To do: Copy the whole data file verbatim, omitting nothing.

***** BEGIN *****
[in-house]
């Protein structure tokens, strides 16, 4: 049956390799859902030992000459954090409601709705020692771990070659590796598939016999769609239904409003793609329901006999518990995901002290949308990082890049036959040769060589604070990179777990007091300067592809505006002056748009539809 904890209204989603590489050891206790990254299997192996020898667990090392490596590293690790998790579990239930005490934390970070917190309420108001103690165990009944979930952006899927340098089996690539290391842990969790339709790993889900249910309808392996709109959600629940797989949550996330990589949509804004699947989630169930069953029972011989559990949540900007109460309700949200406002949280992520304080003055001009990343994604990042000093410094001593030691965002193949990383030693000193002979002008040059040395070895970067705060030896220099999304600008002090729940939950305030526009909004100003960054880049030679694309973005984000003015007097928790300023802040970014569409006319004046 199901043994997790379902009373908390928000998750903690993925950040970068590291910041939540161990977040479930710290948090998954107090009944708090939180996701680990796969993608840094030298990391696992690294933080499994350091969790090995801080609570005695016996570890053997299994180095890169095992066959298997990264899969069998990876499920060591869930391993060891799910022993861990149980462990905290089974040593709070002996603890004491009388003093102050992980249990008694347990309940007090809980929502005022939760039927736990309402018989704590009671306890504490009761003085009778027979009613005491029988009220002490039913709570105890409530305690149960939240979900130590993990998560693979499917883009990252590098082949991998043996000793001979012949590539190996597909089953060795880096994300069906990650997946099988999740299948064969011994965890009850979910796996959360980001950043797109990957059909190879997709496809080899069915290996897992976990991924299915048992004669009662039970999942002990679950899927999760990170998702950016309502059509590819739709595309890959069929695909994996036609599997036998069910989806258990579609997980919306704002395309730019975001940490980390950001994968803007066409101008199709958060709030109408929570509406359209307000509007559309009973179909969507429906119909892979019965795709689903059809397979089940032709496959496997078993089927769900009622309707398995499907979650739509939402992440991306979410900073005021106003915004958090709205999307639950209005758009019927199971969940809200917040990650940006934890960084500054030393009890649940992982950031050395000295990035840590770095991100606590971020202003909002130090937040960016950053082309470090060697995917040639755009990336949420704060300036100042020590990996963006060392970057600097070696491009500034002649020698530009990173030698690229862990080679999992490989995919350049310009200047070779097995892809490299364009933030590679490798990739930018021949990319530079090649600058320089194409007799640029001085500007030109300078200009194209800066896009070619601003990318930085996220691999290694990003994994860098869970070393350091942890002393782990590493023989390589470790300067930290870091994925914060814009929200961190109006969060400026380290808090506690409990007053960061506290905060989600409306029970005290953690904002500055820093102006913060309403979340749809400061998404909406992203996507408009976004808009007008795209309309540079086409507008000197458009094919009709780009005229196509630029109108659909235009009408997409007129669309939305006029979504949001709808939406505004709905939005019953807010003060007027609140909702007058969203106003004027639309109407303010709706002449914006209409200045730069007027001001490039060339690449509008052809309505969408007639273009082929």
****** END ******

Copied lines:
[in-house]
């Protein structure tokens, strides 16, 4: 049956390799859902030992000459954090409601709705020692771990070659590796598939016999769609239904409003793609329901006999518990995901002290949308990082890049036959040769060589604070990179777990007091300067592809505006002056748009539809 904890209204989603590489050891206790990254299997192996020898667990090392490596590293690790998790579990239930005490934390970070917190309420108001103690165990009944979930952006899927340098089996690539290391842990969790339709790993889900249910309808392996709109959600629940797989949550996330990589949509804004699947989630169930069953029972011989559990949540900007109460309700949200406002949280992520304080003055001009990343994604990042000093410094001593030691965002193949990383030693000193002979002008040059040395070895970067705060030896220099999304600008002090729940939950305030526009909004100003960054880049030679694309973005984000003015007097928790300023802040970014569409006319004046 199901043994997790379902009373908390928000998750903690993925950040970068590291910041939540161990977040479930710290948090998954107090009944708090939180996701680990796969993608840094030298990391696992690294933080499994350091969790090995801080609570005695016996570890053997299994180095890169095992066959298997990264899969069998990876499920060591869930391993060891799910022993861990149980462990905290089974040593709070002996603890004491009388003093102050992980249990008694347990309940007090809980929502005022939760039927736990309402018989704590009671306890504490009761003085009778027979009613005491029988009220002490039913709570105890409530305690149960939240979900130590993990998560693979499917883009990252590098082949991998043996000793001979012949590539190996597909089953060795880096994300069906990650997946099988999740299948064969011994965890009850979910796996959360980001950043797109990957059909190879997709496809080899069915290996897992976990991924299915048992004669009662039970999942002990679950899927999760990170998702950016309502059509590819739709595309890959069929695909994996036609599997036998069910989806258990579609997980919306704002395309730019975001940490980390950001994968803007066409101008199709958060709030109408929570509406359209307000509007559309009973179909969507429906119909892979019965795709689903059809397979089940032709496959496997078993089927769900009622309707398995499907979650739509939402992440991306979410900073005021106003915004958090709205999307639950209005758009019927199971969940809200917040990650940006934890960084500054030393009890649940992982950031050395000295990035840590770095991100606590971020202003909002130090937040960016950053082309470090060697995917040639755009990336949420704060300036100042020590990996963006060392970057600097070696491009500034002649020698530009990173030698690229862990080679999992490989995919350049310009200047070779097995892809490299364009933030590679490798990739930018021949990319530079090649600058320089194409007799640029001085500007030109300078200009194209800066896009070619601003990318930085996220691999290694990003994994860098869970070393350091942890002393782990590493023989390589470790300067930290870091994925914060814009929200961190109006969060400026380290808090506690409990007053960061506290905060989600409306029970005290953690904002500055820093102006913060309403979340749809400061998404909406992203996507408009976004808009007008795209309309540079086409507008000197458009094919009709780009005229196509630029109108659909235009009408997409007129669309939305006029979504949001709808939406505004709905939005019953807010003060007027609140909702007058969203106003004027639309109407303010709706002449914006209409200045730069007027001001490039060339690449509008052809309505969408007639273009082929």